Content Warning: Sex, Sex Work, Homophobia and Misogyny 

The ANU Women’s Department hosted a zoom panel on Thursday the 14th of May on Sex and Sexuality Through a Critical Lens. The panel was moderated by the ANU’s Dr. Blair Williams and hosted panellists Tilly Lawless, Tina Dixson and Mish Pony. Together, they explored questions regarding the nature of modern sex and sexuality as well as how they are working to combat the misogyny inherent to these systems.

Tilly Lawless is a queer*, Sydney-based sex worker and an advocate for the removing the stigma surrounding the sex industry. She uses her experience and her platform to voice grievances and attempt to combat prejudice and discrimination within the industry. Tina Dixson is a PhD candidate and feminist academic who focuses on assisting the queer* community, refugees and women in Australia and abroad. Her work includes founding the Queer Sisterhood Project in 2018 with her partner Renee, which works to support and advocate for queer* refugee women in Australia. Mish Pony is a Sydney-based sex worker and representative of the Scarlett Alliance, Australia’s sex workers association. They have worked extensively with organisations concerned with assisting vulnerable member of the queer* community including Twenty10, an organisation which supports homeless queer* youth. The combination of the panellists provided an extensive set of experience on the subjects of sex work, combatting misogyny and homophobia as well as the pressing issues of modern feminism.

When asked about their biggest influences of their sex and sexuality, Pony highlighted the very positive impacts attending university had on their ability to explore and better understand themselves. They also pointed out that the unfortunate reality for queer* people is that they often have to find their own way, rejecting the impacts of underrepresentation and the perpetuation of normative culture. Ultimately, Pony said, sexual liberation has come in part from the freedom to express themselves. This was echoed by Dixson who outlined that the impacts of normative culture extend to areas such as the medical where one is assumed to be straight if they don’t look ‘queer* enough’. This type of tool is employed to devalue the queer* people and their experience and, according to Lawless, must be countered.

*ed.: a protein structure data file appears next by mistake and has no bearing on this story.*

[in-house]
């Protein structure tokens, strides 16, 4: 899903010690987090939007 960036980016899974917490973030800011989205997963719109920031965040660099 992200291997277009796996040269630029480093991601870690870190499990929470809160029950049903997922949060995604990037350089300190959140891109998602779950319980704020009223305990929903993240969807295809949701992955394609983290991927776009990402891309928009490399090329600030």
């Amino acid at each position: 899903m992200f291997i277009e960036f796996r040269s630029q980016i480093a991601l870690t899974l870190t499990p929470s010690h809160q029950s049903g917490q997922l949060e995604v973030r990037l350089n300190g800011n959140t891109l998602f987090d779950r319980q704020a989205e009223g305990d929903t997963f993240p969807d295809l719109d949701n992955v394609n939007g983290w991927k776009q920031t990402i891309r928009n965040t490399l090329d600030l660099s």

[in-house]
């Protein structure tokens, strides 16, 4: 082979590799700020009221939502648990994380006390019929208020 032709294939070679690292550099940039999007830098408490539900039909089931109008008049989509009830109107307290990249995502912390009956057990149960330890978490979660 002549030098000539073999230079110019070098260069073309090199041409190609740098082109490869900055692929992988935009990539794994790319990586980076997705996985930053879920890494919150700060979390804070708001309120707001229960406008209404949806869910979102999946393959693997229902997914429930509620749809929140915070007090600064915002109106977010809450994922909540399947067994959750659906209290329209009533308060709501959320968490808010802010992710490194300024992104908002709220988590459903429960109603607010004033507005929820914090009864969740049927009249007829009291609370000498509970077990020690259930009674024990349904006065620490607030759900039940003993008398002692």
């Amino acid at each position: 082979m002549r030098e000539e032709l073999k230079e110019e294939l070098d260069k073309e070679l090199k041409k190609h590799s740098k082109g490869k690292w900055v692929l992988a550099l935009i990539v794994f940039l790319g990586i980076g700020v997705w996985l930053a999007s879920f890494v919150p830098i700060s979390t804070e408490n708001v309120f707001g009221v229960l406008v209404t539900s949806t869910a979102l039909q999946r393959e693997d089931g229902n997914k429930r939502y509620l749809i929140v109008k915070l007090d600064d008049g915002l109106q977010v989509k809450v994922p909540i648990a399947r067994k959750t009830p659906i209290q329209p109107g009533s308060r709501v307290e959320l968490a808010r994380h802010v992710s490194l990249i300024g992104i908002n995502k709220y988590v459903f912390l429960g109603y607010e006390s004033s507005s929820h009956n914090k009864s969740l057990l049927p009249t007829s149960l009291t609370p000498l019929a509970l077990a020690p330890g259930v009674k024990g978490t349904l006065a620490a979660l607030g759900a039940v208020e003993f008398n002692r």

When discussing their personal relationship with the sex positivity movement all of the panellists agreed that while it had a distinct benefit, they all had issues with the movement. Williams commented that loving yourself is a life-long journey and that ultimately it should not be dependent on anyone but you. The most significant of these objections however was raised by Dixson, who argued that is can be very confronting for many queer* refugees and those from other cultures. The idea that one must be ‘so publicly sexual’ can be difficult for them to accept but that their positions must be none the less taken seriously. The emphasis on maintaining an active and exploratory sex life, Lawless commented, is often misguided as the only people who should decide what happens during sex are those who are having it. Culture is not a static thing, as Dixson said, and we must always consider one’s safety first.

Similarly, when discussing the intersectionality of sexuality and feminism, Lawless raised her objections to the modern, mainstream porn industry. As a queer* activist, she said, she felt a responsibility to project a positive image when participating in public sex, i.e. that which will be viewed by others. This included creating queer* porn for queer* people which acknowledges that porn is a fantasy and avoids fetishising an already marginalised group. Ultimately, Pony argued, there is no ethical way to consume porn but, by paying creators directly and ensuring that it is produced as ethically as possible, one can begin to negate its negative impacts.

 Ultimately, the panellist agreed that while there is still much work to be done in these areas, they, and the community at large, are making progress. They continued that, while we may discuss these topics at length on panels, action is the best way to improve the quality of life of all marginalised people.